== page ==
What a difference a year makes in a housing market.
Fresh stats in the March Focus on Business newsletter from St. Albert Economic Development show a slight downward movement in numbers—with overall stability, still happy news for homeowners and homebuyers.
According to numbers pulled from the Realtors Association of Edmonton, single-dwelling sales in St. Albert have dipped from 71 YTD in 2022 to 38 YTD in 2023, with the average individual home price receding from $559,610 to $503,458.
The numbers are notable, but not particularly precipitous.
Dave Linklater, a Re/max Elite agent with Dave Linklater Real Estate in St. Albert said the slightly cooler market is still a very positive one, just not as flashy as last year’s hot market.
“A lot of people are comparing it to a year ago when it was a market that was virtually unheard of,” Linklater said.
Buying a new cocoon
After a three-month grinding halt in March 2020 with the pandemic’s onset, in St. Albert the demand for change-ups in housing arrangements actually rose during the Covid pandemic, prompted by new work-at-home, workout at home, and home schooling arrangements. Cocooning families reassessed things like how many bedrooms they needed, Linklater said.
By early 2022, between the seasonal winter fluctuation in market inventory (and sometimes a reluctance to have potential buyers in home), there were fewer homes on the market. To reduced supply, throw in an appealingly low interest rate, and demand built quickly.
Unusually low interest rates and pent-up demand from the Covid pandemic were prompting causing a buzz of new activity across Canada, Linklater said.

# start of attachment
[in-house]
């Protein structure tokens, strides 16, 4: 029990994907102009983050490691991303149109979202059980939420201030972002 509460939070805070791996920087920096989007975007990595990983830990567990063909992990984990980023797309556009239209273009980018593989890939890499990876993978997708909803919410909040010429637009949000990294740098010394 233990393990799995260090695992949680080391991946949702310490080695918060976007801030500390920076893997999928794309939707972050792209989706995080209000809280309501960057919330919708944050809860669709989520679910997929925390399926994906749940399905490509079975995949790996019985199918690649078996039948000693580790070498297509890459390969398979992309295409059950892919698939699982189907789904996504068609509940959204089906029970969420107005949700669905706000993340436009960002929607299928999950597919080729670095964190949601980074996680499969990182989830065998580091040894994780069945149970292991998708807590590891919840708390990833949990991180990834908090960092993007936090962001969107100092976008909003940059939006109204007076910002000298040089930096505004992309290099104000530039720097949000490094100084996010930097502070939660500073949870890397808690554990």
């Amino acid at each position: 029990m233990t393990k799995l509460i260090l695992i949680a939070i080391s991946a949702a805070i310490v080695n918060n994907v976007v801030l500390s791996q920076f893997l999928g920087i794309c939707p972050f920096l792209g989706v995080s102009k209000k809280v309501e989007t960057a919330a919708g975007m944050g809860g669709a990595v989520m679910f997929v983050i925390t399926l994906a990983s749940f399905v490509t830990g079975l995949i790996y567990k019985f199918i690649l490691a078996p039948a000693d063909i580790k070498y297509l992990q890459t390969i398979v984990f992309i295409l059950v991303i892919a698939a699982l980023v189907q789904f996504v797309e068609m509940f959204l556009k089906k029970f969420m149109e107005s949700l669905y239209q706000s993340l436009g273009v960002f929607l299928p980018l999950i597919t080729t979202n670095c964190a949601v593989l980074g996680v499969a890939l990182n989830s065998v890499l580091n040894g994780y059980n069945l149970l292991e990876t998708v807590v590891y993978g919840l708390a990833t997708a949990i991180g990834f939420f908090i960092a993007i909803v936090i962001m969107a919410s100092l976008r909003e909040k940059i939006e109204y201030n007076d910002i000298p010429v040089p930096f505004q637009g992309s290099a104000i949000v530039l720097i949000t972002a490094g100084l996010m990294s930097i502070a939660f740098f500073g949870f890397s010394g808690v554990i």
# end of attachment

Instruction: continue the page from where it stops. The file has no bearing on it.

“When they saw interest rates at pretty much historic lows, they said, ‘Let’s do it,’” he recalled.
With re-energized buyers pre-approved for five-year fixed mortgages for under 2 per cent, “that prompted a lot of people to buy a first home or to move up,” Linklater said.
A year later, slightly softer single-family dwelling resales (and prices kicked down a notch) reflect nationwide numbers prompted by Bank of Canada interest hikes—efforts to cool hot market pricing in places like Vancouver, Toronto and the Okanagan that were pricing homebuyers out of the market.
The market cooled on demand.
Even with slight drops in the Greater Edmonton area—and St. Albert in particular—it’s something of a Goldilocks market: not too hot, not too cold—just right.
It’s steadier than in many other Canadian hot spots, Linklater said.
“We don’t really have the high peaks and the low valleys at lot of other markets do,” Linklater said.
“It’s called a balanced market. There’s enough inventory for buyers to have a decent selection, but there’s not too many,” he said, citing multiple offers on a few recent sales.
“When people take a long term look at it, it will temper your expectations back a little bit. Interest rates are up, but pricing has come down a bit. The Greater Edmonton market is still very reasonable, compared to a lot of regions in Canada,” Linklater said.
Free from the wild caprices of markets that blow hot or cold, St. Albert dwellers don’t always know how lucky they are, he said.
“There’s studies out there that show the price per home here, compared to our average wages, is the best ratio in Canada.”
Meanwhile, on the multi-family building permit front in St. Albert, numbers are way up year-to-date, from four issued in 2022, for a total of $1.9 million, to 22 issued year-to-date so far this year, for a value of over $5.3 million.